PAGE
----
The modern curriculum
We’ve spent 130 years indoctrinating kids with the same structure. Now, as some of us enter a post-lockdown world, I’d like to propose a useful (though some might say radical) way to reimagine the curriculum.
It’s been a century of biology, chemistry, arithmetic, social studies and the rest. So long that the foundational building blocks are seen as a given, unquestioned and unimproved. The very structure of the curriculum actually prevents school from working as it should.
I think that a significant shift is overdue. The one below could work for kids from the age of 6. It doesn’t eliminate the fundamentals of being educated, but it puts them into context. More important, because it’s self-directed and project-based, kids can choose to learn, instead of being forced to.
We’re living in the age of an always-connected universal encyclopedia and instantly updated fact and teaching machine called the Net. This means that it’s more important to want to know the answer and to know how to look it up than it is to have memorized it when we were seven. Given the choice between wasting time and learning, too many people have been brainwashed into thinking that learning is somehow onerous or taxing.
Introducing the modern curriculum
The basic foundation is student-centered, self-directed projects. In service of learning to solve interesting problems and how to lead as well as follow. And to support that, the “courses” are practical tools students can use on their projects.
Statistics–seeing the world around us clearly and understanding nuance, analog results and taxometrics (learning how to sort like with like). Realizing that everyone and everything doesn’t fit into a simple box. Learning to see the danger of false labels and propaganda, and the power of seeing how things are actually distributed.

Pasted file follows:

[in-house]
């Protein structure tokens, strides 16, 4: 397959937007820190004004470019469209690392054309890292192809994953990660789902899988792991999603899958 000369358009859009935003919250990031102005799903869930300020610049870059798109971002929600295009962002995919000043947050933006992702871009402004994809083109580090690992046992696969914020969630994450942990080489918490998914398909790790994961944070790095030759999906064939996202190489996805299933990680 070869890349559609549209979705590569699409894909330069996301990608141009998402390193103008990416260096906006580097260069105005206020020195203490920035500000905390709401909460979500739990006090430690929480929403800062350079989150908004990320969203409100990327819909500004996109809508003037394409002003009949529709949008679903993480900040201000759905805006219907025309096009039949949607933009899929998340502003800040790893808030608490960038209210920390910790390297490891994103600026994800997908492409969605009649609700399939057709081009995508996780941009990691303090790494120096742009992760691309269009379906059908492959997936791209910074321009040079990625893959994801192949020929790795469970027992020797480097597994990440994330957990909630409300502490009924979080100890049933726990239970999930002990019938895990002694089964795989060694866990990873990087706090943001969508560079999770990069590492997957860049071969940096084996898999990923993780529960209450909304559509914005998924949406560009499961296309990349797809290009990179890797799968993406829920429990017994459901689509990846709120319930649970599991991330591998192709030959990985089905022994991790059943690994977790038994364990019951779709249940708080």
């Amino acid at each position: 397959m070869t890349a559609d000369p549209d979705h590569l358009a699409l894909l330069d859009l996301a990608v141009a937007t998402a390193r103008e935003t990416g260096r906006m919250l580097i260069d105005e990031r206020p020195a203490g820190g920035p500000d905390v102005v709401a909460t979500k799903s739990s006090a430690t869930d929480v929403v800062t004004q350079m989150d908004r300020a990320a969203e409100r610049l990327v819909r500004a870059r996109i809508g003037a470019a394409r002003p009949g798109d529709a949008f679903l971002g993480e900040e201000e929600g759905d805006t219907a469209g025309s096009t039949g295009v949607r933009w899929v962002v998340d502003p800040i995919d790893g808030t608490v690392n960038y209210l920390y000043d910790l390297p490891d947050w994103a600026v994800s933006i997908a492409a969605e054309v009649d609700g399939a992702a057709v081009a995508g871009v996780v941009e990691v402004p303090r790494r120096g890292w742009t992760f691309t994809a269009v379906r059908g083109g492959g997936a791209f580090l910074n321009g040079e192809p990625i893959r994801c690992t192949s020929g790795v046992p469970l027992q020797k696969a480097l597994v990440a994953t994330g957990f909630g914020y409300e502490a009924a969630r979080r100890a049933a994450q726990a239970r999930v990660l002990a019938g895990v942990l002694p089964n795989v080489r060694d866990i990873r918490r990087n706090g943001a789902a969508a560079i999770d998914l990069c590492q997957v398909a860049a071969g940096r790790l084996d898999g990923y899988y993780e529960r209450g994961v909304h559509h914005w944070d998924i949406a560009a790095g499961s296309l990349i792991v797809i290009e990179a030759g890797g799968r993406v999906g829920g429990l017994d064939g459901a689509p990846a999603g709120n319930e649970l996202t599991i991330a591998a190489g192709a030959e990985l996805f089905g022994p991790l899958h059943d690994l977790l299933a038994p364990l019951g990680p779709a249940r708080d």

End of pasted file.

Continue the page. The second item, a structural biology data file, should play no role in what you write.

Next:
Games–finite and infinite, poker, algorithms, business structures, interpersonal relationships, negotiation, why they work and when they don’t. We all play them, even when they’re not called games.
Communication–listening and speaking, reading and writing, presentations, critical examination and empathy. Can you read for content? Can you write to be understood? Can you stand up and express yourself, and sit still and listen to someone else who is working to be heard? What happens when we realize that no one is exactly like us?
History and propaganda–what happened and how we talk about it. More why than when. The fundamental currents of human events over time.
Citizenship–Participating, leading, asking and answering good questions. As a voter, but also as a participant in any organization.
Real skills–Hard to measure things like honesty, perseverance, empathy, keeping promises, trust, charisma, curiosity, problem solving and humor.
The scientific method–understanding what we know and figuring out how to discover the next thing. Learning to do the reading and show your work. There’s no point in memorizing the Krebs Cycle.
Programming–thinking in ways that a computer can help you with. From Excel and Photoshop to C++.
Art–expressing yourself with passion and consistency and a point of view. Not because it’s your job, but because you can and because it matters. Appreciating the art that has come before and creating your own, in whatever form that takes.
Decision-making–using the rest of the skills above to make better choices.
Meta-cognition–thinking about thinking, creating habits with intention.
Here’s my question: If you could work for someone who had these skills, developed over the course of a decade or more of public school, would you want to? What about working next to them, or having them work for you? Or dating them? Or living next door or voting for them?
If this is what we need and what we value, why aren’t we teaching it?